Fund managers propose solution to benefits crisis
Published 28/09/2010 | 05:00
PRESSURE on company pension schemes to cut the benefits of members could be eased if a proposals put to the Government by actuaries and pension fund managers are accepted.
Retirement benefits are set to be cut in many of the defined benefit schemes that are seeking clearance from the Pensions Board -- the regulator for the pensions sector -- to make changes.
Seven out of 10 defined benefit pension schemes are in deficit, a spokesman for the board confirmed.
The value of the deficits in these schemes has been estimated at up to €30bn by the board.
The Society of Actuaries and the Irish Association of Pension Fund Managers have proposed to the Government that state or sovereign annuities be created as a means to ease the deficits.
A sovereign annuity would allow a pension fund to assess its solvency (that is, its ability to pay pension obligations in the event of wind-up) based on the interest rates that Irish state bonds are trading at.
Under Pensions Board rules, all defined benefit schemes have to meet a minimum funding standard. This is a check to see if a scheme can pay out its pensions in the event that the scheme has to be wound up.
At the moment schemes assess their solvency by referring to annuity costs (an annuity is a product you buy when retiring that pays an income for the rest of your life).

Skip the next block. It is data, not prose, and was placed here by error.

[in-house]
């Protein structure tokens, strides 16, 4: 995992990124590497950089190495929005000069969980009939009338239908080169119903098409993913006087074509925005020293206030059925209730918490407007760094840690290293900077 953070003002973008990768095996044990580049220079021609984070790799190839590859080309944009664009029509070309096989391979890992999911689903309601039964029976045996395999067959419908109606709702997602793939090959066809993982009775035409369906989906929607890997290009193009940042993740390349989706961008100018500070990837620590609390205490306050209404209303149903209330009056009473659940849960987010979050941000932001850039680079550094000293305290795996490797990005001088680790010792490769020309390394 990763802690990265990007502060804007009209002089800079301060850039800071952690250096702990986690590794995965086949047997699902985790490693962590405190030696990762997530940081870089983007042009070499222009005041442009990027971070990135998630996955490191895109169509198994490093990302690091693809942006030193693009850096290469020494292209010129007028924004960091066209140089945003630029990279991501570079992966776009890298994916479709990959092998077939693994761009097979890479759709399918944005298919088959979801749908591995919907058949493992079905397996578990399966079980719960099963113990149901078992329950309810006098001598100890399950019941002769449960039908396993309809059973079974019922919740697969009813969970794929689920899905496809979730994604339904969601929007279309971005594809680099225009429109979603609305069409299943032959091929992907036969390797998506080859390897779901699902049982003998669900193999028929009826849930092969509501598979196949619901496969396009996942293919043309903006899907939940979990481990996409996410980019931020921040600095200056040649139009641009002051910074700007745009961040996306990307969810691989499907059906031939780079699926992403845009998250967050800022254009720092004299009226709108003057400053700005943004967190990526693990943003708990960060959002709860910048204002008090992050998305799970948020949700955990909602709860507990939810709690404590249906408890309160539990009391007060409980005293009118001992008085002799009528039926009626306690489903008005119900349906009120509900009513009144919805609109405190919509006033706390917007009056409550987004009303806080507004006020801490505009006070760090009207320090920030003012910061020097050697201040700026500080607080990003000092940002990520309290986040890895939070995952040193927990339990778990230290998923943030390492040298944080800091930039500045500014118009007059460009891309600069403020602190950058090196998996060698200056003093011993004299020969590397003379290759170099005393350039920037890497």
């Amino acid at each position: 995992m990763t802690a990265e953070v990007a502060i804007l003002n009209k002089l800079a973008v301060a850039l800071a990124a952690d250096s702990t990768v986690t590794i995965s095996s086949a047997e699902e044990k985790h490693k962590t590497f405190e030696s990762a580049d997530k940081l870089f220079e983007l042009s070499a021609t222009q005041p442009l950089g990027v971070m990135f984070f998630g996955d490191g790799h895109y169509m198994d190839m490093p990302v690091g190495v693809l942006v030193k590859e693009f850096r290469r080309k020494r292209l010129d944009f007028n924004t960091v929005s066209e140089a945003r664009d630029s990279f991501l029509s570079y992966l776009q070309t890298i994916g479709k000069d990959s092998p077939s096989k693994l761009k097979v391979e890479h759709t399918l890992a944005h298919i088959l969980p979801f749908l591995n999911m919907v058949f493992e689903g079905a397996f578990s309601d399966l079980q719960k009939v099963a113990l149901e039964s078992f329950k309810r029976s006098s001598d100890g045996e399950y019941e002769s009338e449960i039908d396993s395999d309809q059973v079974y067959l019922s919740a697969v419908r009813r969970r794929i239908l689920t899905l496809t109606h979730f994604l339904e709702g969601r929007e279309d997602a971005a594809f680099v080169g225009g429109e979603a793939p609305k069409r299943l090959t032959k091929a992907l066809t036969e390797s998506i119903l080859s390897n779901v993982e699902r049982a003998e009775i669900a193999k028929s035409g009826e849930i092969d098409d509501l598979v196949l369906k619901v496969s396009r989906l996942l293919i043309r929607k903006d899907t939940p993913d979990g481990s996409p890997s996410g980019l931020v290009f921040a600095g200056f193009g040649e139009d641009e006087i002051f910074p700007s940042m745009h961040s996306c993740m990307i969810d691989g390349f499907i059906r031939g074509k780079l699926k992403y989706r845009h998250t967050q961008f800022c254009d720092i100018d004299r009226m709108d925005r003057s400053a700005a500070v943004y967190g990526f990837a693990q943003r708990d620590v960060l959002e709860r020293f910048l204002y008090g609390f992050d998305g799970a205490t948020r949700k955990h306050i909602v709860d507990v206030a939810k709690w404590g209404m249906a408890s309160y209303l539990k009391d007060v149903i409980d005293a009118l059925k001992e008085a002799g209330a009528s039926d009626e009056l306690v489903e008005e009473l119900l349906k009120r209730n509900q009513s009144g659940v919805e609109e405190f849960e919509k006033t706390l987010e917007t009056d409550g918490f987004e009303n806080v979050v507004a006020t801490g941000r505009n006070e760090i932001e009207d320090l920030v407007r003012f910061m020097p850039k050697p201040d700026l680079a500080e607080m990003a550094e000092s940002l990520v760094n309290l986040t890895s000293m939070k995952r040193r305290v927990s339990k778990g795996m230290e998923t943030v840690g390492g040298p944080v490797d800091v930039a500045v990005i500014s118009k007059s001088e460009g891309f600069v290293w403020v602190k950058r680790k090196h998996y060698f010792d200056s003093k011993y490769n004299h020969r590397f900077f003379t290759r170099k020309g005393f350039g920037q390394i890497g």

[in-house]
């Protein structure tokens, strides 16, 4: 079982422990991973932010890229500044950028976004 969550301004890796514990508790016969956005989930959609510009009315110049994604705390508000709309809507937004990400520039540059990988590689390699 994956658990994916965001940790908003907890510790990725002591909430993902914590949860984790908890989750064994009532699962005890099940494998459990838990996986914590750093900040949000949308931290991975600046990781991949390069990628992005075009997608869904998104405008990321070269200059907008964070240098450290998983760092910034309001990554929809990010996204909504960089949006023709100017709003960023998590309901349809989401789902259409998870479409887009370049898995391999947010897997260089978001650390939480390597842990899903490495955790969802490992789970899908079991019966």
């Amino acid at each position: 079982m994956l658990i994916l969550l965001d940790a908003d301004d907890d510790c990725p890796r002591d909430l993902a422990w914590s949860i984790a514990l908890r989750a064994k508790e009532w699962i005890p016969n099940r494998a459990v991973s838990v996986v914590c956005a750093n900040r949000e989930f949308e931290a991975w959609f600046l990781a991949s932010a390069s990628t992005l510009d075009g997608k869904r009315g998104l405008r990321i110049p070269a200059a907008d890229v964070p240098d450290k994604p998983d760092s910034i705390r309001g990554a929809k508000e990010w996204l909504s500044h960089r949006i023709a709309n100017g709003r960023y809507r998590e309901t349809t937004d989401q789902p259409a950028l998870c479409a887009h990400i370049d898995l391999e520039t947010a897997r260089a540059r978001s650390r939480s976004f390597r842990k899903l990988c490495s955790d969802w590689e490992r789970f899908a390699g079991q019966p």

Annuities sold in the Irish market are priced off German 10-year bonds, which have fallen by 100 basis points in the past year to 2.26pc.
In contrast, Irish 10-year bonds were trading at 6.48pc yesterday afternoon.
This means annuities issued by commercial insurers are more expensive than if their price was based on Irish sovereign bonds. This is because life companies buy German and French bonds to fund the cost of providing an annuity.
The actuaries and the fund manager association have proposed that the Government change the law to allow annuity prices to, at least in part, reflect Irish state bond rates.
This would be done by allowing commercial insurers to buy Irish bonds to back up an annual. This could cut the cost of annuities by up to 20pc.
The Society of Actuaries said in a circular earlier this month: "If introduced, sovereign annuities would have the potential to make a very significant impact on funding proposals and on benefits available in the event of scheme wind-up."
However, pensions legislation would need to be rewritten to allow the life company providing the annuity to cut the pension payment if there was a default by the Irish State.
This would in effect mean that the risk of default passes from the scheme to the pensioner.
A spokeswoman for the Department of Finance said the Department of Social Protection was set to bring proposals on a sovereign annuity scheme to the Cabinet soon.